On the 11th hour of the 11th day of the 11th month of 1918, an armistice, or temporary cessation of hostilities, was declared between the Allied nations and Germany in the First World War, then known as “the Great War.” Though the Treaty of Versailles, signed on June 28, 1919, marked the official end of the war, the public still viewed November 11th as the date that marked the end of the Great War.
At 2.05am on 11 November 1918, after four years of conflict, a German delegation sat down in the railway carriage of Allied supreme commander Marshal Ferdinand Foch, a few hours’ north of Paris. Talks had gone on for three days, and the German delegates were close to accepting the terms for an armistice, a formal agreement to end the fighting.
The Germans had been defeated after a brutal summer of attrition; over the past four months, Allied and American forces had overwhelmed the final line of German defences in the battles of the Hundred Days Offensive. On 9 November 1918, Kaiser Wilhelm II had been persuaded to seek asylum in the Netherlands.
In the early hours of 11 November, final terms were laid out and at 5.12am, the armistice was signed. It declared the “cessation of hostilities by land and in the air six hours after the signing”. Terms of the agreement included: the immediate German withdrawal from the territories they had acquired during the conflict; the disarmament and demobilization of the German military; and the release of Allied prisoners. The terms made it impossible for Germany to resume any fighting.
This was the last of the September–November 1918 armistices between the warring nations, and peace came into effect six hours after the armistice was signed, at 11am – or at the “eleventh hour of the eleventh day of the eleventh month”. It has been estimated that during the time between the signing and the announcement of peace, the war produced a further 11,000 casualties.Over the last century, the day has become a more somber day of reflection, marked with poppies and respectful silence. However, 11 November 1918 was a moment of wild celebration for many. “The day the war ended was a weird and wonderful carnival rather than the day of mournful seriousness that Armistice Day would become in later years,” wrote Guy Cuthbertson for BBC History Magazine. “The armistice brought church services and tears, but it was a day of joy, spontaneity, noise, and fun.”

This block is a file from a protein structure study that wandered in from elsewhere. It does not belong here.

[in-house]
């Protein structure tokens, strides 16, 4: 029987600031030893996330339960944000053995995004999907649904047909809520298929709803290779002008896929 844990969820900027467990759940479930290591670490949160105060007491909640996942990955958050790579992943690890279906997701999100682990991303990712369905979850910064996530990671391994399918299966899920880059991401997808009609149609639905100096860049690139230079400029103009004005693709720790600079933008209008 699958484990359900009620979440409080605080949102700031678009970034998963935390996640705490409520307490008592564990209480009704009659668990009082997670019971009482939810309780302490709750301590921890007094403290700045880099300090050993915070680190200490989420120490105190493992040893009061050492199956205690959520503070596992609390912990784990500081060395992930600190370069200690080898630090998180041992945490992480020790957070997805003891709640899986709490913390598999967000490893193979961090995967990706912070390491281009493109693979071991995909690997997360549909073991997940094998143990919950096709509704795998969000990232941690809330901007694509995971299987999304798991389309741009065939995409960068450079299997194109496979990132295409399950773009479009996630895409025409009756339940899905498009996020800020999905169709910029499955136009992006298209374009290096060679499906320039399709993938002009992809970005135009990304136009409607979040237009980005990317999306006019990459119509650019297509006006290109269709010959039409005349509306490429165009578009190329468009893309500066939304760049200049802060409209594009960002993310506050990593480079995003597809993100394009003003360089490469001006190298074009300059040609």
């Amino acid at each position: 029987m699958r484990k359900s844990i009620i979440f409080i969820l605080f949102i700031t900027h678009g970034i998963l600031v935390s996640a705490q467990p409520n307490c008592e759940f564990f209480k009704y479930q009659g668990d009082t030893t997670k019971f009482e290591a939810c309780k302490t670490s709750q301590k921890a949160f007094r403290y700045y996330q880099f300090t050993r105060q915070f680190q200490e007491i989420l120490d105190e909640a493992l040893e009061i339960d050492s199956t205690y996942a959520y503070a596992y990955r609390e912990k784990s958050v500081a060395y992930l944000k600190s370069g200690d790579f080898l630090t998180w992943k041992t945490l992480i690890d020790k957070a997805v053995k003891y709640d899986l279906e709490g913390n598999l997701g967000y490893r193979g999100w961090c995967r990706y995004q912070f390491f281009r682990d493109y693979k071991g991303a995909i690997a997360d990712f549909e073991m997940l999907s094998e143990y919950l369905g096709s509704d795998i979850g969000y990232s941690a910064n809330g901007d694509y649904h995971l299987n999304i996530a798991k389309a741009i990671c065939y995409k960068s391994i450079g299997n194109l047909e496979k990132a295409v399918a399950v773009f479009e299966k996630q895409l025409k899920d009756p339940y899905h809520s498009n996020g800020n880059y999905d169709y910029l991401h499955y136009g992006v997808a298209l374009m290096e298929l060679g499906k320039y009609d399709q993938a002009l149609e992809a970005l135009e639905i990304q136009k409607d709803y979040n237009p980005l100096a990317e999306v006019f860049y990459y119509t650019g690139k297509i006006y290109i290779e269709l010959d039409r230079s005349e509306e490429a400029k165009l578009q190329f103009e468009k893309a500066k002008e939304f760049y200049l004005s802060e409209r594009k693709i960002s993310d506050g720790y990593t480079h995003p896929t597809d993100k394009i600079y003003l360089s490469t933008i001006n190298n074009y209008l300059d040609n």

In Cambridge, students threw books, a bull was driven into one of the colleges, and an effigy of the Kaiser was burned in the market square while people danced around the bonfire.
On 12 November, the Daily Mirror reported: “Conversation in the Strand was impossible owing to the din of cheers, whistles, hooters and fireworks”. While the initial celebrations were filled with relief and jubilation in many quarters, the soldiers still had to be ‘demobbed’ and huge swathes of the population were irrevocably changed.
Peter Hart, an oral historian at the Imperial War Museum’s Sound Archive, wrote in 2009 about the many soldiers who returned home with mental and physical scars.“Many had presumed that they would not live to see the end of the war.
Part of their mental defenses was the idea that they had nothing to look forward to; that as doomed men they did not have much to lose if they were killed. In a flash their mental landscape had changed.”
(Photo credit: Archive Photos / Getty Images / Library of Congress).